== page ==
Why I’m a Missionary

During yesterday’s Sunday morning message, Joseph Najera, one of the elders at my church quoted Abraham Kuyper’s famous statement about Jesus’ authority:

“There is not one square inch of the entire creation about which Jesus Christ does not cry out, ‘This is mine! This belongs to me!'”

That’s why I’m a missionary. The missionary task is much more than preaching a message of the sinner’s personal salvation from hell. It includes that, but it’s much more. The missionary task is to take the message of a sovereign Jesus whom God has made “both Lord and Christ” (Acts 2:36) and with all the authority of a commissioned ambassador, proclaim the message of his rule.

We take the message of Jesus, to whom has been given all authority in heaven and on earth, and call people to obey all that he has commanded (Matthew 28:18-20).

Isaiah 52:7 puts it like this:

“How beautiful upon the mountains are the feet of him who brings good news, who publishes peace, who brings good news of happiness, who publishes salvation, who says to Zion, ‘Your God reigns!’

“Your God reigns!” Jesus reigns! That’s the “gospel of the kingdom” proclaimed by Jesus and the apostles. When the reign and authority of Jesus are proclaimed, there’s just one appropriate response:

Submit to (lit. “kiss”) God’s royal son, or he will become angry, and you will be destroyed in the midst of all your activities— for his anger flares up in an instant.” (Psalm 2:12, NLT)

Jesus’ message was simple: “The time is fulfilled, and the kingdom of God is at hand; repent and believe in the gospel” (Mark 1:15). When the kingdom of God is preached, rebels are commanded to fall down before Christ in broken, humble repentance. “At the name of Jesus every knee should bow, in heaven and on earth and under the earth, and every tongue confess that Jesus Christ is Lord.” (Philippians 2:10-11)

That is why Paul was so adamant that the goal of his ministry was “to bring the Gentiles to obedience” (Romans 15:18). He preached the gospel “to bring about the obedience of faith for the sake of his name among all the nations” (Rom 1:5; cf. 16:26).

The mountains of southern Mexico are exactly the kind of place where Isaiah’s 52:7’s message needs to be preached. There we run and proclaim “Your God reigns!” (Isaiah 52:7).  Our mission is to press the kingdom of God and the authority of Christ deeply into these mountains.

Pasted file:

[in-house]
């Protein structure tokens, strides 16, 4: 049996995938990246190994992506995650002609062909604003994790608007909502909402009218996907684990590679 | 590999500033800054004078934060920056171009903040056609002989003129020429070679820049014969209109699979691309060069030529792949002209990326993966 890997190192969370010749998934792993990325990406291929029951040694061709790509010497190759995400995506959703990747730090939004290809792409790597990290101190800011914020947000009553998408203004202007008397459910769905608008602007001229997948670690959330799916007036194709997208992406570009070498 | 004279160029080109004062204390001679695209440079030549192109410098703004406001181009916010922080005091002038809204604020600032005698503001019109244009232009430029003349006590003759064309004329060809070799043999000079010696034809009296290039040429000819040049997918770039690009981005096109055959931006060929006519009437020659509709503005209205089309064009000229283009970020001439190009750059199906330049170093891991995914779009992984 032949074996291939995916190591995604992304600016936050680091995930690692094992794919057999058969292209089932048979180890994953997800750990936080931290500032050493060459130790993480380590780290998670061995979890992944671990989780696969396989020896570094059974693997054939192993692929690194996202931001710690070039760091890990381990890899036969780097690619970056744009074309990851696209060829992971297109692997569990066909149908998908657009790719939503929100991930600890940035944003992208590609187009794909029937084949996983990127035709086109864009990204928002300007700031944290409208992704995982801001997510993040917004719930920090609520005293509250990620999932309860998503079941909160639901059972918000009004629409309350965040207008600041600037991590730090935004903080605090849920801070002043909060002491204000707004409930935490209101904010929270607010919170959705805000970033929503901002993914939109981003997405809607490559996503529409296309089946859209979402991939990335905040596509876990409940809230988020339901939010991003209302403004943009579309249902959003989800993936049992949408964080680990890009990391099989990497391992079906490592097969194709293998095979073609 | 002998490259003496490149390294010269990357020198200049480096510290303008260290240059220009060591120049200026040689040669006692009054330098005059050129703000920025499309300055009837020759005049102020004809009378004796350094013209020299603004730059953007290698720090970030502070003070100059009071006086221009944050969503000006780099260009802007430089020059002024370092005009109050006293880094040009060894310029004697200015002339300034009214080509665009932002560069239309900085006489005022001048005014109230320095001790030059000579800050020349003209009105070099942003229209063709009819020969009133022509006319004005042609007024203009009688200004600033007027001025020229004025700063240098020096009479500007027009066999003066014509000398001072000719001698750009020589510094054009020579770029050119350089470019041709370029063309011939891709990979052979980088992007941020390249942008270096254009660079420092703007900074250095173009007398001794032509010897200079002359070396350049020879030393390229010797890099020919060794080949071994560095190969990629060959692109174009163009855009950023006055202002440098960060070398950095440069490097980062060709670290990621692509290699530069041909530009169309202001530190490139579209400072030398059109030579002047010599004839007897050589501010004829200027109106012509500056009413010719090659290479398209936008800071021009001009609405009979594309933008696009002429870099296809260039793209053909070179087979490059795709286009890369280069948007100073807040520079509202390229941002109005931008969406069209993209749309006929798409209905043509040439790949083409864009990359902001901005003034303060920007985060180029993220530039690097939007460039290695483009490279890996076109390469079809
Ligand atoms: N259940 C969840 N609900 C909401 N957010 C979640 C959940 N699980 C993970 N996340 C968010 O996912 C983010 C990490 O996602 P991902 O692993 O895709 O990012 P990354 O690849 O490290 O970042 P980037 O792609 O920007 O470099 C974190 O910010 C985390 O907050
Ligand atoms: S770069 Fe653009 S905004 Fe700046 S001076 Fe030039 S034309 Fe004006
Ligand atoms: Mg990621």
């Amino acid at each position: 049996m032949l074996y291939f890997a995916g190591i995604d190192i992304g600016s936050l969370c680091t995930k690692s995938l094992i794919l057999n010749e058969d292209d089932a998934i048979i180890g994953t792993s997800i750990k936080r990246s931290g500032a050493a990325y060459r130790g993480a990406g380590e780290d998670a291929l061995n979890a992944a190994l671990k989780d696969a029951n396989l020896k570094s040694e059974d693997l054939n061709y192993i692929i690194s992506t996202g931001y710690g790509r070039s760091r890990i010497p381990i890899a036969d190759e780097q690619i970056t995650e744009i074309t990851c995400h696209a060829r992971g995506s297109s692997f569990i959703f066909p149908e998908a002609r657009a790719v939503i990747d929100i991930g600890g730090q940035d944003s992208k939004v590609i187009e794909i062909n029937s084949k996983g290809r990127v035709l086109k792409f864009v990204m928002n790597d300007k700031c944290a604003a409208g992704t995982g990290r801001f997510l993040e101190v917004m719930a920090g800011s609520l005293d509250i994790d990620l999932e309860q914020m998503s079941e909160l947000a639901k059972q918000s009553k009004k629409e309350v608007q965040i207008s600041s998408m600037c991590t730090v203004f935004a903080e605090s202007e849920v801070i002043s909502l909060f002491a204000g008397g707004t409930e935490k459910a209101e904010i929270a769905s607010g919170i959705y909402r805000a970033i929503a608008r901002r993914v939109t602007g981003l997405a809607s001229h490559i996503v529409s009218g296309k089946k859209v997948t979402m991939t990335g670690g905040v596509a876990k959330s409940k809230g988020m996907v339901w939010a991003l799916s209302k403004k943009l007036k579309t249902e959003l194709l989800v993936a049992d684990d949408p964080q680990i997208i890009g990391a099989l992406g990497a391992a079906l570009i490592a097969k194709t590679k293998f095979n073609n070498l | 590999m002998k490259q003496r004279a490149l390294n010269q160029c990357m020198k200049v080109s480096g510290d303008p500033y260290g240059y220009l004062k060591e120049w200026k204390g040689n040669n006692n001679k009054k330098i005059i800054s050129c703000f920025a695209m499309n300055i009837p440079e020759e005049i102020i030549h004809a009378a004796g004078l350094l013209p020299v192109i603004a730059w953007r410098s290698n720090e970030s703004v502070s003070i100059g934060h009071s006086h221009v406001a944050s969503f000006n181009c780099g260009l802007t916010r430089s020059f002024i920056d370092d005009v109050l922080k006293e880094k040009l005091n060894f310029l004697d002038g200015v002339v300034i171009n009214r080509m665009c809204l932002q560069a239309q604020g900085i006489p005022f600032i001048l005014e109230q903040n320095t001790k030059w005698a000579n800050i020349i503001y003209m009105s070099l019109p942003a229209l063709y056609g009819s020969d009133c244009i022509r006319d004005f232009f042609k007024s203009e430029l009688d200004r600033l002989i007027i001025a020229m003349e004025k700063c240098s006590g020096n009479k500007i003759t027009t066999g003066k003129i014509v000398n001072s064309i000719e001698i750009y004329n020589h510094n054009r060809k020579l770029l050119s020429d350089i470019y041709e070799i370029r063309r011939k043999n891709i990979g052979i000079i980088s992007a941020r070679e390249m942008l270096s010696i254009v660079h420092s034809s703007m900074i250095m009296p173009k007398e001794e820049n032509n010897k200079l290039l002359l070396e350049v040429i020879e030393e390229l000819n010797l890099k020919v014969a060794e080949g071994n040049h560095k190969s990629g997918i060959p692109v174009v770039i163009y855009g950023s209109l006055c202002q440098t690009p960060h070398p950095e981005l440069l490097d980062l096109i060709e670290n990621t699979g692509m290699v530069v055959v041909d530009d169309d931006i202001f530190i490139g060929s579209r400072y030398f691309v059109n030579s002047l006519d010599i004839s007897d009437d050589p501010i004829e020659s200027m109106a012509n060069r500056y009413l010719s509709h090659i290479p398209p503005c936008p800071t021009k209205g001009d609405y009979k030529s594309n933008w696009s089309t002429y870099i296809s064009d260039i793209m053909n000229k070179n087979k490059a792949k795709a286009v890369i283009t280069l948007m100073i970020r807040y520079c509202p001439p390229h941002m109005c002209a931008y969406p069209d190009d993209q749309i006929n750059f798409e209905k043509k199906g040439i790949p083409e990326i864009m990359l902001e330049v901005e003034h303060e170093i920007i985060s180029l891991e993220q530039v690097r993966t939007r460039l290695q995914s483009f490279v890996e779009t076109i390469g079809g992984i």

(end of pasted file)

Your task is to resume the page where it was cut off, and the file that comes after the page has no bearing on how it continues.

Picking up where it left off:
What Will We Suffer if We Refuse to Suffer for Christ?

In the time it takes to read this page, another Christian will be killed because of his or her faith in Jesus Christ.  160,000 believers around the world will be slaughtered this year alone… simply because they love Jesus.

This is not a news flash.  The physical risk of “going public with the glory of God” (John Piper) among satanically dominated peoples is obvious.  Jesus predicted that you will probably be chugged (disposed of quickly and without pause) like a lion eats a lamb (Matthew 10:16; 1 Peter 5:8).  That’s the risk of identifying with Jesus in this world; and too many shrivel up at the thought.

Scripture describes the butchering of missionaries as horrifically beautiful.  Horrible because of the indescribable torment endured by so many; but stunningly beautiful in their humble Christ-likeness as they are afflicted, persecuted, struck down; but not destroyed (2 Cor. 4).  When believers are crushed by suffering, the aroma of Christ stretches out even more widely and rapidly among the peoples.

This is biblical boldness: to plow through hostile resistance with the gentleness of Christ and “loving the hate” out of those fierce enemies of the cross.

I dread a greater danger than death.  I dread the consequences of not risk-taking for the gospel.  What will I suffer if I refuse to suffer for ChristWhat will I lose if I refuse to lose my life with Jesus for the nations?  What “glory” (Paul’s word – Romans 8:18) will I miss out on if I shirk suffering for the gospel?

There is something in suffering for the gospel that produces supernatural affection and compassion within you towards those who are harming you.  At the same time, when one can praise God instead of denying him in the midst of suffering, unbelievers take notice.  Some are inevitably saved, which generates more persecution, which in turn, fuels an even more passionate scattering of the gospel.  The result is that whole new regions are quickly populated with believers and churches.  This is how suffering and persecution nearly always advances both personal sanctification in the sufferer and the speedier, wide-ranging expansion of the gospel among the persecutors.

There is nothing more powerful in evangelism than a life humbly laid down for Christ and the gospel.  These gospel risk-takers are missionary madmen (2 Cor. 11:23).  But God is glorified by them.  The world’s unharvested fields need many more like them.